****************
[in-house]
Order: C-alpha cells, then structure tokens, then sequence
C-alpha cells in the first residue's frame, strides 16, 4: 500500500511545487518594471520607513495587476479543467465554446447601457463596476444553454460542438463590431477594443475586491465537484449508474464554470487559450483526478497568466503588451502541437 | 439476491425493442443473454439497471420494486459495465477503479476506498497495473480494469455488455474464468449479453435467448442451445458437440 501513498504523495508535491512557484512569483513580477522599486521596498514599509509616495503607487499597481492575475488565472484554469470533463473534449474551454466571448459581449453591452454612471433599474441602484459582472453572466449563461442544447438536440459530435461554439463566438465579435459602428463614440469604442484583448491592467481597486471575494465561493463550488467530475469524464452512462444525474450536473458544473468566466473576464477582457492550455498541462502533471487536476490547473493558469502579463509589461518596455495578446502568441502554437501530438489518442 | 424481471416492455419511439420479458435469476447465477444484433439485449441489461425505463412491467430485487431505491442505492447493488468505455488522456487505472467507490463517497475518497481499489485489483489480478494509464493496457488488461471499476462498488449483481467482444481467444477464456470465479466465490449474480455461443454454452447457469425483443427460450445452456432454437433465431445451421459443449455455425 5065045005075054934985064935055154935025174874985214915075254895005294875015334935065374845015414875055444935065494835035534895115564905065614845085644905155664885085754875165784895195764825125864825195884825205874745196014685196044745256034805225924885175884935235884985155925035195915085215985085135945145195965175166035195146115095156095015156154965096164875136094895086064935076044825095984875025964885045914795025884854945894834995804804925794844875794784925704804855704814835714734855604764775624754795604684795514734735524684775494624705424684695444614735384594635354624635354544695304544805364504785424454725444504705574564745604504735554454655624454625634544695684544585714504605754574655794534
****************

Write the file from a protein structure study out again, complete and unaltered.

[in-house]
Order: C-alpha cells, then structure tokens, then sequence
C-alpha cells in the first residue's frame, strides 16, 4: 500500500511545487518594471520607513495587476479543467465554446447601457463596476444553454460542438463590431477594443475586491465537484449508474464554470487559450483526478497568466503588451502541437 | 439476491425493442443473454439497471420494486459495465477503479476506498497495473480494469455488455474464468449479453435467448442451445458437440 501513498504523495508535491512557484512569483513580477522599486521596498514599509509616495503607487499597481492575475488565472484554469470533463473534449474551454466571448459581449453591452454612471433599474441602484459582472453572466449563461442544447438536440459530435461554439463566438465579435459602428463614440469604442484583448491592467481597486471575494465561493463550488467530475469524464452512462444525474450536473458544473468566466473576464477582457492550455498541462502533471487536476490547473493558469502579463509589461518596455495578446502568441502554437501530438489518442 | 424481471416492455419511439420479458435469476447465477444484433439485449441489461425505463412491467430485487431505491442505492447493488468505455488522456487505472467507490463517497475518497481499489485489483489480478494509464493496457488488461471499476462498488449483481467482444481467444477464456470465479466465490449474480455461443454454452447457469425483443427460450445452456432454437433465431445451421459443449455455425 5065045005075054934985064935055154935025174874985214915075254895005294875015334935065374845015414875055444935065494835035534895115564905065614845085644905155664885085754875165784895195764825125864825195884825205874745196014685196044745256034805225924885175884935235884985155925035195915085215985085135945145195965175166035195146115095156095015156154965096164875136094895086064935076044825095984875025964885045914795025884854945894834995804804925794844875794784925704804855704814835714734855604764775624754795604684795514734735524684775494624705424684695444614735384594635354624635354544695304544805364504785424454725444504705574564745604504735554454655624454625634544695684544585714504605754574655794534